I wanted to make this into a poll, but apparently, members need permission to do so, so in the meantime, you're going to have to post your answers here, along with your reasons for your vote. Anyways...
Let's say that you wanted to create a new series of rts games. Although you have little-to-no restrictions on creativity in terms of designing your 1st game, you may experience more restrictions in terms of creativity when designing the next sequel. How much depends on what kind of path you'd like to take your series in.
Which brings us to our question: how would you handle sequels to your rts series?
#1: One setting to focus on (aka the path most game series take)
By focusing on a single setting, you are able to expand upon that single setting quickly with each new game. These kinds of settings would no doubt contain one or more memorable characters that you can expect to see within future games in the series. However, the main drawback for following this path is that each game is expected to follow the logic of that series's universe. For example, you wouldn't expect to find magicians within a sci-fi world, or giant killer robots in a fantasy world. However, if your series's universe's logic is flexible, like in the Mario series, which allows for science fiction elements to exist alongside fantasy elements like wizards and magic potions, then you should have fewer limitations towards creativity. The vast majority of game series follow this path, including such series as Mario, Kirby, Halo, Gears of War, and Starcraft.
#2: A different setting for each new game (aka the Final Fantasy path)
By focusing on creating a brand new setting for each new game, you're given almost absolute freedom in terms of creativity. One game in your series may take place within a gritty post-apocalyptic sci-fi wasteland, while another may take place within a fantasy setting, and yet another game may take place within a cheesy retro-futuristic setting. While this does mean that each setting wouldn't be flushed out well, with players not expecting to see the same character appear again in a different game (except as cameos), recurring gameplay elements, creatures, weapons, names, or even characters are not unheard of. For example, the Final Fantasy series, despite having a different setting for each of its games, has a number of recurring features, such as spells (like Firaga, Esuna, and Reflect), classes (like Black Mages, Blue Mages, Berserkers, and Dark Knights), monsters (like Moogles, Chocobos, Tonberries, and Cactuar), monster summons (like Shiva), items (like Phoenix Downs), an airship, and even character names (like Cid and Garland).
#3: Multiple sub-series within the meta-series (aka the Command & Conquer/Mega Man path)
By focusing on creating multiple sub-series within the main series, you are given more freedom in terms of designing new games than by simply focusing on a single setting. Each new game can fit within either an existing sub-series (which would expand upon that sub-series' setting), or a brand new sub-series created to harbor the new setting. This has the benefit of giving designers more freedom in terms of creativity than merely sticking to a single series, while still allowing designers to expand upon each sub-series's own universe with each game. You can even expect to see a number of memorable recurring characters from one game in the sub-series to the next, or, in some cases, between games within different sub-series within the meta-series (such as Zero, who was a sidekick to X in the Mega Man X series, and the main hero in the Mega Man Zero series). Examples of game series that follow this path include the Command & Conquer series (which is divided up into the Tiberium, Red Alert, and Generals sub-series) and the Mega Man series (which is divided up into at least 7 sub-series, with most, but not all, series taking place at different timelines of eachother).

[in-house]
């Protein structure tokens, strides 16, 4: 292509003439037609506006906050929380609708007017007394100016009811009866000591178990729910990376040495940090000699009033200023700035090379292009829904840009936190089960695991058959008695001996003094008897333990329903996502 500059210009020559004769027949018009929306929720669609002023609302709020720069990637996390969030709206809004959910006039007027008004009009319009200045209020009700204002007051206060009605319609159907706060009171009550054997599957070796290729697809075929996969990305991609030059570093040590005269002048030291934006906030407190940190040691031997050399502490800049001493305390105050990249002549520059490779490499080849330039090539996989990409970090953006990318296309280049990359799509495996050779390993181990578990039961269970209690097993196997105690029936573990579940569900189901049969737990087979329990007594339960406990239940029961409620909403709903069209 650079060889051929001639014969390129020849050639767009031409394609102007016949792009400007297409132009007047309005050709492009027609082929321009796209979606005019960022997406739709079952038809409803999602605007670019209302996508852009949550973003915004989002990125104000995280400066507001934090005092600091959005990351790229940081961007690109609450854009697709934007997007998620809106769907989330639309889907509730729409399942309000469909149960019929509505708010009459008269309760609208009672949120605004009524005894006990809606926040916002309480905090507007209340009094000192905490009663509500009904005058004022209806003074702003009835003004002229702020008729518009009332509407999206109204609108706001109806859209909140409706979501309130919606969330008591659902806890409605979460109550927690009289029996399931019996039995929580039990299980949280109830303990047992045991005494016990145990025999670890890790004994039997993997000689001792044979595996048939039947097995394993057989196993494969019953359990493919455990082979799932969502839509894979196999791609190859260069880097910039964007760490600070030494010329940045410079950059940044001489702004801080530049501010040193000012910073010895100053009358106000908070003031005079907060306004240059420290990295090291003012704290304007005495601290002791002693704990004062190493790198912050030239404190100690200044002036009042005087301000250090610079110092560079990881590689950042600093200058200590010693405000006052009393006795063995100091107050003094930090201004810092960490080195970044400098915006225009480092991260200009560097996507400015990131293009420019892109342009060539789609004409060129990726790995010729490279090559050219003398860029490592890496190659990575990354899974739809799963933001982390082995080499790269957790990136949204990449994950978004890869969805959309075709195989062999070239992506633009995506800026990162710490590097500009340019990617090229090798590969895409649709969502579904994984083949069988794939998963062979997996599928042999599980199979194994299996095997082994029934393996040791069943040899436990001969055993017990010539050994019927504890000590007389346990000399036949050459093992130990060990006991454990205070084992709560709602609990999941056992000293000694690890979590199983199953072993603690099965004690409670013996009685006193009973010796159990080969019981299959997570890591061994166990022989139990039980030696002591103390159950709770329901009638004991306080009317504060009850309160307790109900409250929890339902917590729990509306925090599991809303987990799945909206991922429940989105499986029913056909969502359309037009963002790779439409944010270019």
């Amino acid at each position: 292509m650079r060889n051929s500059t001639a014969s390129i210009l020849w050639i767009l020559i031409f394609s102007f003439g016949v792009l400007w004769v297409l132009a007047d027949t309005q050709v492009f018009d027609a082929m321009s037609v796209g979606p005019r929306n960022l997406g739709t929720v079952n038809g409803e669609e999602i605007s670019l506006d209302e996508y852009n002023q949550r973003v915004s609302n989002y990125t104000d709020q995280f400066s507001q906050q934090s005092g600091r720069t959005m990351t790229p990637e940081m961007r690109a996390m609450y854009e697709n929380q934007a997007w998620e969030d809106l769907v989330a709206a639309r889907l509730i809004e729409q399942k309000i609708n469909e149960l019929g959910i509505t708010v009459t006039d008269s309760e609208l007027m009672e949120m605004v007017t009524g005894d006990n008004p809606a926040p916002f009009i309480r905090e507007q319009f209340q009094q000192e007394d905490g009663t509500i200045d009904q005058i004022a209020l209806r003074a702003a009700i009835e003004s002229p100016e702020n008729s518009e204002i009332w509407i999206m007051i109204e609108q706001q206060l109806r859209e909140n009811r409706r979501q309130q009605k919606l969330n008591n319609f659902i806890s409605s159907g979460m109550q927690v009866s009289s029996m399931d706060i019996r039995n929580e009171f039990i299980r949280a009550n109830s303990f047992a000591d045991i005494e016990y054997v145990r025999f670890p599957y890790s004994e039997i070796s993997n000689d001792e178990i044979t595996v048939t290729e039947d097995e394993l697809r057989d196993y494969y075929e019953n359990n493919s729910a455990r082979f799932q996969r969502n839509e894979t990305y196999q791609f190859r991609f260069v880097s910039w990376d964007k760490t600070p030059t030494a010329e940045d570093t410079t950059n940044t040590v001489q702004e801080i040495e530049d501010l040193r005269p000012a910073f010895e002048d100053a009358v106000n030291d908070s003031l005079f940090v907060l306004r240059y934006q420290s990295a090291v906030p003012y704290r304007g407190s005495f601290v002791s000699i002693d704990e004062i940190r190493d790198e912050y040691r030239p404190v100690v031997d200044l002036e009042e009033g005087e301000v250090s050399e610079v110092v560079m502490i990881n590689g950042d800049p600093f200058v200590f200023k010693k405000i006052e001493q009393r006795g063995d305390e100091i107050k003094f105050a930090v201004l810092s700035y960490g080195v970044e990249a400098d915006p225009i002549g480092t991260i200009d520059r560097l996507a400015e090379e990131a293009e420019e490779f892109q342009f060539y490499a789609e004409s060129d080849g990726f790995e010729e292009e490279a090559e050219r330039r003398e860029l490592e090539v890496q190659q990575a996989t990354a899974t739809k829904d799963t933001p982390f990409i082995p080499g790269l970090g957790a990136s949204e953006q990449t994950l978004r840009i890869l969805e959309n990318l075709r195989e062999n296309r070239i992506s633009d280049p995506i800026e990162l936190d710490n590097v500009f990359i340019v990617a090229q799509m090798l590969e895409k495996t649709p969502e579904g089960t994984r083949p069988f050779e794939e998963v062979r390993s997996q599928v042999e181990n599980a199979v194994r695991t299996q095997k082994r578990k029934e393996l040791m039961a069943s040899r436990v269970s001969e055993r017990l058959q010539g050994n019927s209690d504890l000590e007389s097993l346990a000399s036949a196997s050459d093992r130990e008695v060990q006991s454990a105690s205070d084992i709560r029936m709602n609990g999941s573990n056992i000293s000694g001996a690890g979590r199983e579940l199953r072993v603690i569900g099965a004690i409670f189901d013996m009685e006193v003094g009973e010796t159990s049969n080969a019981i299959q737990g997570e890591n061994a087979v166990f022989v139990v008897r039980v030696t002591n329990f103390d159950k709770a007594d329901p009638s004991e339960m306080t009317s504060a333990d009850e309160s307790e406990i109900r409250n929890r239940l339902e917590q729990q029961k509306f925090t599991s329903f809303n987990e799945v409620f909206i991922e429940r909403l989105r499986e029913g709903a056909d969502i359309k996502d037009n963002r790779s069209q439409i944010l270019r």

#4: Retelling the same story over and over and over... (aka the Dynasty Warriors path)
By focusing on retelling the same story over and over again with each new game, you're given little freedom in terms of creativity. The story would usually need to play out the same with each new game, though you may see the story through the eyes of another character, and the game may even allow for branching plots to occur. Dynasty Warriors is the best example that I could think of, as it's based off of the Chinese classical novel Romance of the Three Kingdoms. Games that are based off of episodic television franchises, such as the Dragon Ball franchise are typically like that as well, though some games do offer what if? scenarios.
Personally, I would choose to go down the Final Fantasy path (aka path #2) when designing my own rts series, with the Command & Conquer path (aka path #3) coming in 2nd place. That way, I'll almost always have a lot of freedom in designing new storylines, technologies, factions, characters, etc. when designing a new game for my rts series, though I may keep gameplay mechanics more-or-less intact in-between games, and may even feature recurring technologies, creatures, characters (sometimes as cameos), etc.
Edit: Thanks for the poll guys. I appreciate the help.
#5: Something else.
This is if you'd like to go down a path that's not like the other ones mentioned above. If you vote for this, then please explain what kind of alternate path you'd like to take your rts series in.